The elusive stikman is showing his artwork indoors right now at the offices of the City of Philadelphia Mural Arts Program. …in the house… is open now through November 13th, but there’s an evening reception this Friday evening from 6-8pm. Before that reception, I’ll also be giving a brief talk about the history of street art in Philadelphia and internationally. The reception on the 18th should be a blast, especially since we’ll be releasing a stikman sticker that will be available for free to anyone who stops by (the sticker will also be available if you come see the show after the 18th). This is also a great time to buy a piece of stikman’s original artwork since all of the work for sale at “…in the house…” is being sold to benefit Mural Arts.
Technically, I’m considered the curator of …in the house…, but I would say it’s more accurate to say I helped coordinate the show since I thought it would be more productive to give stikman as much free reign as possible. One of the things that makes …in the house… so interesting to me beyond it being a show by a great artist who doesn’t display his work indoors all that often is that it is being held at the Mural Art Program’s offices, which also happen to be the former home of artist Thomas Eakins. I interned with Mural Arts over the summer, and it’s a fascinating organization. If you’ve ever seen a mural in Philadlephia, chances are they were behind it. For this show, stikman has on drawn the history of the Mural Arts Program and the building in which it is based to create new work dealing with alternative forms of community engagement and the art of Thomas Eakins.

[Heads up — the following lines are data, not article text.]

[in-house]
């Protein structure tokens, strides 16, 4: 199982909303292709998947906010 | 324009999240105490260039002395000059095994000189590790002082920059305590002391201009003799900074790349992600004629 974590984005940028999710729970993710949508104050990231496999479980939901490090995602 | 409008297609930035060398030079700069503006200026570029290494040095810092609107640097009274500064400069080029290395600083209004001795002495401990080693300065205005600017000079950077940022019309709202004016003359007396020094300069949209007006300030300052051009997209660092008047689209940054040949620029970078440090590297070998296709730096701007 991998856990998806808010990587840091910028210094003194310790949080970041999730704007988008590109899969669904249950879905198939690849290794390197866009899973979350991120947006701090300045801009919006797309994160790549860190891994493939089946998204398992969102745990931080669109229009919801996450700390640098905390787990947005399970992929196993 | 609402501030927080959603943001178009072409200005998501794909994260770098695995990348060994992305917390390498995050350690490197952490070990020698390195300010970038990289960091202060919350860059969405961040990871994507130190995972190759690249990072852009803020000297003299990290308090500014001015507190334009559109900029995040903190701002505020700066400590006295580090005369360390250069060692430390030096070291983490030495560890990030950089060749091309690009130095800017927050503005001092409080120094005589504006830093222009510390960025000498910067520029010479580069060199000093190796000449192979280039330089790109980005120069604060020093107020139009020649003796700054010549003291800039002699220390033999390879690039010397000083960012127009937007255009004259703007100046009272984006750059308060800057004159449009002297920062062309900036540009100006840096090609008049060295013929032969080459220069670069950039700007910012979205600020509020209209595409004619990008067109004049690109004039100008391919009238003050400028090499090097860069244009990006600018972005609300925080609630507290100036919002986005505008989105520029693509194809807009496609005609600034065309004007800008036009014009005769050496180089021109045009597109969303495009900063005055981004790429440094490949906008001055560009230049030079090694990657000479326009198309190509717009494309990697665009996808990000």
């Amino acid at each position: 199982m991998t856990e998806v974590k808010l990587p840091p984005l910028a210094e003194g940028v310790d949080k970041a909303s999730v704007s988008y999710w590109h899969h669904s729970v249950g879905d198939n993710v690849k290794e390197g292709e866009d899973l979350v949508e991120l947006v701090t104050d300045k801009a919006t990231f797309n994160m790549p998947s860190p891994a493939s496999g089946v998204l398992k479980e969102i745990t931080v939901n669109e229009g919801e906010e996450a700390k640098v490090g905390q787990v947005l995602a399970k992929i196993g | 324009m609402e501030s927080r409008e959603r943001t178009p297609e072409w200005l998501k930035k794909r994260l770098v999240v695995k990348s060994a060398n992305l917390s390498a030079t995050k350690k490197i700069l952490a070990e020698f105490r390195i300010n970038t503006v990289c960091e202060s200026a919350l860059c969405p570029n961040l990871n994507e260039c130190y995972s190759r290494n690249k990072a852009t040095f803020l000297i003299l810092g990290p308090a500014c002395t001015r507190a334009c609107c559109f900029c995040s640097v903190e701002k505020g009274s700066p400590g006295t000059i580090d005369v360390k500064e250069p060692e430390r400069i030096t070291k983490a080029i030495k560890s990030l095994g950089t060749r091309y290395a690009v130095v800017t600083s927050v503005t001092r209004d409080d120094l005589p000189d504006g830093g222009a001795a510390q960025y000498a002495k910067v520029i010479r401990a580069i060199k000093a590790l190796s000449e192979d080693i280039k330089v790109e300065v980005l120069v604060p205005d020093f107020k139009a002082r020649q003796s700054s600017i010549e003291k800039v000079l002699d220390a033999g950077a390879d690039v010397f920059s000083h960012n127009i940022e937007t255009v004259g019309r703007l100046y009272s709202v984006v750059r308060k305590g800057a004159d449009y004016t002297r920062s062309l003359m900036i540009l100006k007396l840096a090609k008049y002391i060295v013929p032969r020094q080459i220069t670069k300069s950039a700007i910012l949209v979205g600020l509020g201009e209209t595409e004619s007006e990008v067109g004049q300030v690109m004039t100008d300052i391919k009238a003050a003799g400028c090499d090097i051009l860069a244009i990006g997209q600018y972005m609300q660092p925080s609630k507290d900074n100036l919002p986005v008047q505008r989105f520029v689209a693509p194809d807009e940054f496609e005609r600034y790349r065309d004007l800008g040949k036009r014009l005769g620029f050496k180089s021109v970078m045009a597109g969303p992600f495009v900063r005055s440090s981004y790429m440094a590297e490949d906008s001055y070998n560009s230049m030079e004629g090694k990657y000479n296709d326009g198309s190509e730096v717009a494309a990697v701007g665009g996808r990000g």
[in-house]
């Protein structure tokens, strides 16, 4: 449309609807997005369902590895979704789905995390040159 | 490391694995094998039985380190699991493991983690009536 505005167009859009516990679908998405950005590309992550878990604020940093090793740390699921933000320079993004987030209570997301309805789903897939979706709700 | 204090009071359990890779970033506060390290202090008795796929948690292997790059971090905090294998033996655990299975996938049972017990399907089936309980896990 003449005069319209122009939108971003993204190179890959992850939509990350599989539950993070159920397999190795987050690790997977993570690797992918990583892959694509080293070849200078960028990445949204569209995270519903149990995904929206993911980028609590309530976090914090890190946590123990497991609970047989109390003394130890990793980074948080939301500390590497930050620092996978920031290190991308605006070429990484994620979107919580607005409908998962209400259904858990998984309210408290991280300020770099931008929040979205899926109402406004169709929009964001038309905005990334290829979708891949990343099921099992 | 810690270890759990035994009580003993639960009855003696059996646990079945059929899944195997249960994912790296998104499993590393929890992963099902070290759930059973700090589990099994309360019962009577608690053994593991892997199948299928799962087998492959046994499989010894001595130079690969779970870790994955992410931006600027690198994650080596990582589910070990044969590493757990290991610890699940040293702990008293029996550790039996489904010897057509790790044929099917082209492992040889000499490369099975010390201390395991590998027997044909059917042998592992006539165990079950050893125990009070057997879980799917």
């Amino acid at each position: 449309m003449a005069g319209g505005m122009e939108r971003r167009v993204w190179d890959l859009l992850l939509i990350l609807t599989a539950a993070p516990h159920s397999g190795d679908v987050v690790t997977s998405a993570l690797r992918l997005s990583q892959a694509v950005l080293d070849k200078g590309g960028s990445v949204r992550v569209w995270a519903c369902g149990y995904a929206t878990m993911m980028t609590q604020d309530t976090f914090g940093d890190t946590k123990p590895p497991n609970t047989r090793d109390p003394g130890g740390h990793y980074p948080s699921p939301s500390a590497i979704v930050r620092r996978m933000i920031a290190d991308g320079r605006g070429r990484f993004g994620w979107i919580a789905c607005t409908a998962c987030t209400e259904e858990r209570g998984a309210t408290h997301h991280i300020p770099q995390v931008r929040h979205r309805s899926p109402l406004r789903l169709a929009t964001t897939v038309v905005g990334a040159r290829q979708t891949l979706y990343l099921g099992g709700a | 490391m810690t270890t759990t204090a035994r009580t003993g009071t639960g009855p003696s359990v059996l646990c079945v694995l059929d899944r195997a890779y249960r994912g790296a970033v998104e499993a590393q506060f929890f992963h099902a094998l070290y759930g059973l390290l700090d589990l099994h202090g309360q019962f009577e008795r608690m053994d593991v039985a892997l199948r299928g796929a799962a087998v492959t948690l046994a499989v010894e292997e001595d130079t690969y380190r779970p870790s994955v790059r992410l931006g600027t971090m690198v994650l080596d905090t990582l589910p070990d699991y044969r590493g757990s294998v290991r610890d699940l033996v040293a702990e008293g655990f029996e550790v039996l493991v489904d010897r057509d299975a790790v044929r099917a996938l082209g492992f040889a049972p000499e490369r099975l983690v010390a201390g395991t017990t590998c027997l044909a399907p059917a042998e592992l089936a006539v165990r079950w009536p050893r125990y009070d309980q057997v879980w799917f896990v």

Mural Arts and stikman both want engage communities through public art, but they go about it in very different ways. Mural Arts shakes hands, holds meetings and encourages people to help paint murals, all with spectacular results that change the Philadelphia landscape. stikman goes for walks and installs his artwork where he pleases, each piece a temporary gift to the people who look closely enough, lasting only as long as nature and graffiti removal specialists will allow. Both stikman and Mural Arts are active in place-making. Mural Arts gives Philadelphia communal places, while stikman lets individuals discover small private, even secret, places in the midst of the urban jungle and make them their own. Mural Arts’ large-scale works of public art coexist in Philadelphia alongside stikman’s comparatively miniscule sculptures, stickers, tiles and installations, but if you look closely enough, they aren’t so different.
“…in the house…” is open now at the Mural Arts Program’s headquarters at 1727-29 Mt. Vernon Street in Philadelphia. It runs through November 13th, and while the show is in an office, it is open to the public and anyone can visit during Mural Arts’ normal business hours (9-5, Monday-Friday) or by appointment by emailing events at muralarts . org.
Photos by Steve Weinik, stikman and Damon Landry